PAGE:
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Variability in Hand Contamination Based on Serial Measurements: Implications for Assessment of Hand-Cleansing Behavior and Disease Risk

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  • University at Buffalo, Buffalo, New York; International Centre for Diarrhoeal Disease Research (ICDDR,B), Dhaka, Bangladesh; Emory University, Atlanta, Georgia; Unilever Research and Development, Bebington, Wirral, United Kingdom; 4-Front Research, Capenhurst, Cheshire, United Kingdom; Millennium Challenge Corporation, Washington, DC

Measuring hand contamination at critical times, such as eating, can be challenging. We examined whether hand contamination measured at random, such as on arrival (initial), predicts contamination at critical times. Mothers of young children in Bangladesh rinsed both hands in 200 mL of ringer's solution. We compared results of serial samples with respect to fecal coliform counts. Among 39 mothers, the geometric mean of fecal coliforms was 307 colony-forming units (cfu)/100 mL at initial collection and 3,001 cfu/100 mL during critical times (P = 0.0006). There was no correlation between initial and critical time fecal coliform counts (R = 0.13, P = 0.43). The mean difference between initial and critical time counts was 3.5 (standard deviation = 1.4) on the log base-10 scale. Contamination of the same subjects' hands varied substantially within a few hours. Because hand contamination measured at random cannot reliably predict hand contamination at times of potential pathogen transmission, single random hand rinses are not valid proxy measures for handwashing behavior.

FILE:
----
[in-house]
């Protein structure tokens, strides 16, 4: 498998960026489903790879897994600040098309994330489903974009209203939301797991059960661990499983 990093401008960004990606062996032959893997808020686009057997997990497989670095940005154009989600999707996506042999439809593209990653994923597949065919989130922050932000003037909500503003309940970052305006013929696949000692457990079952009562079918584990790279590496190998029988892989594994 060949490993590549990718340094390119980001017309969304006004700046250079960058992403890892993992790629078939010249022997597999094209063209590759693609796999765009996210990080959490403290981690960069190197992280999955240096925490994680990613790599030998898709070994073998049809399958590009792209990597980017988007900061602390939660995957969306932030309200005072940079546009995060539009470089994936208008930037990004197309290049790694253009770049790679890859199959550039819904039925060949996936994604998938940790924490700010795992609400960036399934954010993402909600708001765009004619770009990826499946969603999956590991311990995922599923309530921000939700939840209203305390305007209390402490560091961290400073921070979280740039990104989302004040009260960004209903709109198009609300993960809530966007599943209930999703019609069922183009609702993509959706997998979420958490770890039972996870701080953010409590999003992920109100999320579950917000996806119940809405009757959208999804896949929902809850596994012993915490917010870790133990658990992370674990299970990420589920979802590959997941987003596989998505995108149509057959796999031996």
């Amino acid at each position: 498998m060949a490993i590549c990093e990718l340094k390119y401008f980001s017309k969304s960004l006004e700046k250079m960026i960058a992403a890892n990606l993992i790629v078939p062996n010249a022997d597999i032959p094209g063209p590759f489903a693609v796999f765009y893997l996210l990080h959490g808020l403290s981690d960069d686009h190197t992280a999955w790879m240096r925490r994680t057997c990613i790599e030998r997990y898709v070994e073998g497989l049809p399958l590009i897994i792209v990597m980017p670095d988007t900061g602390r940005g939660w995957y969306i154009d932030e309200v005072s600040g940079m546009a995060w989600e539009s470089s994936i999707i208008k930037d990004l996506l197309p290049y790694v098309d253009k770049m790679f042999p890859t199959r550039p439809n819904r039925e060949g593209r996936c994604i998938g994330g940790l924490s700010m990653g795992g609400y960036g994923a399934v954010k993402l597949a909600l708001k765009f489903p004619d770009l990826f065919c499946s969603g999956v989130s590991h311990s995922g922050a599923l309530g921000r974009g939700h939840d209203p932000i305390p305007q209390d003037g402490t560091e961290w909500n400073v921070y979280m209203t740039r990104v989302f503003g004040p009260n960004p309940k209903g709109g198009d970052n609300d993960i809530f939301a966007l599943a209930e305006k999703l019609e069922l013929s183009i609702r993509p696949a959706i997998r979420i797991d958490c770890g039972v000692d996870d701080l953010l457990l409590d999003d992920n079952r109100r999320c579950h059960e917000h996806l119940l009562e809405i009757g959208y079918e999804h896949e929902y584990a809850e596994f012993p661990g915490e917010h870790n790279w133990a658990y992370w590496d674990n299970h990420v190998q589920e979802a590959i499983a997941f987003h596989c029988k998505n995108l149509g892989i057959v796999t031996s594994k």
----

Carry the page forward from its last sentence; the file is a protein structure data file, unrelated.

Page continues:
Author Notes

*Address correspondence to Pavani K. Ram, University at Buffalo, Room 270, Farber Hall, 3435 Main Street, Buffalo, NY 14221. E-mail: pkram@buffalo.edu

Authors' addresses: Pavani K. Ram, University at Buffalo, Buffalo, NY, E-mail: pkram@buffalo.edu. Iqbal Jahid, Amal K. Halder, M. Sirajul Islam, and Stephen P. Luby, International Centre for Diarrhoeal Disease Research, Bangladesh (ICDDR,B), Shaheed Tajuddin Ahmed Sharani, Mohakhali, Dhaka, Bangladesh, E-mails: sislam@icddrb.org, Amal_Halder@wvi.org, sislam@icddrb.org, and sluby@icddrb.org. Benjamin Nygren, Rollins School of Public Health, Emory University, Atlanta, GA, E-mail: ghz8@cdc.gov. Stewart P. Granger, Unilever Research and Development Port Sunlight, Bebington, Wirral, United Kingdom, E-mail: stewart.granger@southcentral.nhs.uk. John W. Molyneaux, Water and Sanitation Program, The World Bank Group, Washington, DC, E-mail: jack_molyneaux@usa.net.

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